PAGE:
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Valentine’s Day appears to have originated in the Middle Ages to honor Saint Valentine. However, several “Valentines” have been proven to exist, so which one is being honored is sort of a guess. One unfortunate
Valentine was imprisoned (for who knows what crime) and fell in love with the jailer’s daughter. He sent her romantic letters, which were exquisitely hand decorated and signed “From Your Valentine.” Even today, perhaps
modeled on such a fellow, St. Valentine is the patron saint of dating or engaged couples.

However, the actual custom of secretly sending valentines or of putting them in something belonging to a person (hopefully, to be found) comes to us from the Romans. While celebrating the feast of Lupercalia, honoring the pastoral god Lupercus (who repelled wolves), maidens’ names were drawn from a box and paired with the names of young men. These couples had to stay “paired” for a year and participate in ceremonies, games, etc., together. The French later embellished the early Roman practice by having both men and women draw the opposite sex names from boxes. In England, between 1660 to 1685, women drew men’s names in a type of lottery and then the man had to give the respective woman a present. During the later years of the Roman empire, Valentine was a priest (supposedly) who married soldiers in the Roman army despite (and in spite of) orders that stated soldiers could not marry while actively serving. (Some legends say he was put to death for that activity.)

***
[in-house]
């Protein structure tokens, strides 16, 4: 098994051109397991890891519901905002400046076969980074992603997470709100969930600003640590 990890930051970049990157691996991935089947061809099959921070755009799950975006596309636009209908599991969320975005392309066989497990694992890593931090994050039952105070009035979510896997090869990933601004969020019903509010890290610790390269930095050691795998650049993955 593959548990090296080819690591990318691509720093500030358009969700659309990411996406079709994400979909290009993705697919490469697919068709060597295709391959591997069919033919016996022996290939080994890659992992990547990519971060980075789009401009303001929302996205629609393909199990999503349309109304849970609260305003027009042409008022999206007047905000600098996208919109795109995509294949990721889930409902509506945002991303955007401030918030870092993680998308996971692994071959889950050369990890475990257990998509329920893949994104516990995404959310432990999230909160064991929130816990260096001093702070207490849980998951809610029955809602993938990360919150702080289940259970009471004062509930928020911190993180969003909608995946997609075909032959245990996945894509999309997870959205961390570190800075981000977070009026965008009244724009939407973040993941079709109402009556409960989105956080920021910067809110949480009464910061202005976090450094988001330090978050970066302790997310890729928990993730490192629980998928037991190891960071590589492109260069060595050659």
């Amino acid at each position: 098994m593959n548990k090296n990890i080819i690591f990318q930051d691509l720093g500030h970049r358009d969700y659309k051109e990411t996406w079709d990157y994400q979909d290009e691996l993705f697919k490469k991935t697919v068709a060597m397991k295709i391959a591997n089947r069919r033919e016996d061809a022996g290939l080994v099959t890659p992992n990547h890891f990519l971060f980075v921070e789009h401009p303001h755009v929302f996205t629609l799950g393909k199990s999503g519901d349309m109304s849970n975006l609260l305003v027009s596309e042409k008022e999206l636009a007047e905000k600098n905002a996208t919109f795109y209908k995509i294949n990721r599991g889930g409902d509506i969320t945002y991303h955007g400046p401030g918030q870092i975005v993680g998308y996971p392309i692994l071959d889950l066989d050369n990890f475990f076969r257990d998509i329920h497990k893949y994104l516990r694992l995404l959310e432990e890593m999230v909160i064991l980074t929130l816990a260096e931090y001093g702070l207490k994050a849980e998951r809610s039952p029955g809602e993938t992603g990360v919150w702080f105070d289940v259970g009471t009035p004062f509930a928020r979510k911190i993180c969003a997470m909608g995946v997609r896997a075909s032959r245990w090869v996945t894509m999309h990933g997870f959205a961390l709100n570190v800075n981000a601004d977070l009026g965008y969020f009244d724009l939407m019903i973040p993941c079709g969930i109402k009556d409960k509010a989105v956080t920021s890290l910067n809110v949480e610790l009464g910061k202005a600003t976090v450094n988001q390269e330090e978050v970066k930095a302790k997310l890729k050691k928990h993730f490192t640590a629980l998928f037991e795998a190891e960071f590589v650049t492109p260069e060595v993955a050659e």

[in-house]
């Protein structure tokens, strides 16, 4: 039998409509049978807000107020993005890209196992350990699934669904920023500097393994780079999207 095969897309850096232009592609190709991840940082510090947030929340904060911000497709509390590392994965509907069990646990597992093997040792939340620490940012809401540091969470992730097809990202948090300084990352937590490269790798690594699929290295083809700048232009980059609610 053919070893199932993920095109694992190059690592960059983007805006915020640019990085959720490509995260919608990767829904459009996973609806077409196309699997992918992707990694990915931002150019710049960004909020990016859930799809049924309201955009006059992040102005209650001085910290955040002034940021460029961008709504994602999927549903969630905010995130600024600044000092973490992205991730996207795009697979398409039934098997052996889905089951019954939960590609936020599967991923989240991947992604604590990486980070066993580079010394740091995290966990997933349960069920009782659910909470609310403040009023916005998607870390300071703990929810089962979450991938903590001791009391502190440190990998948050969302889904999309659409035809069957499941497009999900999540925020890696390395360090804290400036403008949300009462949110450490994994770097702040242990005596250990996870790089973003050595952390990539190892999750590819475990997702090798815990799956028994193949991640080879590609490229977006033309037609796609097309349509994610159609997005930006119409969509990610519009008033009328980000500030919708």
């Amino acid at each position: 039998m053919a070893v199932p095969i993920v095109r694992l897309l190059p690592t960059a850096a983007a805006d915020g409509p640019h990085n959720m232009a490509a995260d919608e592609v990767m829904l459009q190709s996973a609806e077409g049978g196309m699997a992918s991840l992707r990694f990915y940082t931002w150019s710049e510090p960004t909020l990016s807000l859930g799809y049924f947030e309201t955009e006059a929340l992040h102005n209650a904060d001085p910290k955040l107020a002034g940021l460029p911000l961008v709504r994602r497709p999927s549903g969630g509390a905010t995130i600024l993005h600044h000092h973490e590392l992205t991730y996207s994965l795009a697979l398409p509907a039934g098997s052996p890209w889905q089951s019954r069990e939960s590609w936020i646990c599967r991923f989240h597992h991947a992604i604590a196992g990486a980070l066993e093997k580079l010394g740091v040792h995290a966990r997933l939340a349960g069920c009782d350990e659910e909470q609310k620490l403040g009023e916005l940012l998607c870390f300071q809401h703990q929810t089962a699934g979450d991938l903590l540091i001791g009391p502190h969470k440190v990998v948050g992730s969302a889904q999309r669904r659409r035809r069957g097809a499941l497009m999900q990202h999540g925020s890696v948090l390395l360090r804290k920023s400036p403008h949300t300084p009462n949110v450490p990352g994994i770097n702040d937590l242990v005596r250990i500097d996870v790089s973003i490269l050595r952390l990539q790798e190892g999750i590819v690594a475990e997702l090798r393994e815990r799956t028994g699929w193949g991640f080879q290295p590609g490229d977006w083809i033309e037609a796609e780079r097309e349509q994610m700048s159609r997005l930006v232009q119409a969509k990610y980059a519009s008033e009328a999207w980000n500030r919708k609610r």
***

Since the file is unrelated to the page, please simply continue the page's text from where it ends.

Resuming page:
Earlier, in the Middle Ages, young English women followed the superstitious practice of trying to cast spells to locate true loves, while young Italian women rose before dawn and peeked out of their bedroom windows hoping to espy their true loves. German maidens planted onions and placed slips of paper, with men’s names written on them, near the holes. Whichever onion grew first indicated which man a girl would/should marry. Valentine messages’ popularity also grew and fully flowered when, in 1723, valentine writers made booklets which contained a variety of sayings, short poems, and messages which people could copy (designed for the hopelessly unromantic and unimaginative). By 1800, valentine “cards” appeared for sale-pre-decorated. For a person with a mean streak, in the early to mid-1800s there were “Penny Dreadful” and “Rude and Crude” valentines to send to people one disliked. They were “all the rage,” but some post offices in the United States refused to deliver them because they
were emotionally cruel and/or obscene. On a sweeter note, sugar candy valentines with little sayings (made by Necco) first were sold in 1902. At present, it is estimated that Valentine’s Day cards are second in number sent yearly only to Christmas cards.

Sources: various encyclopedias and folklore books, PTA newsletters, newspaper articles, etc.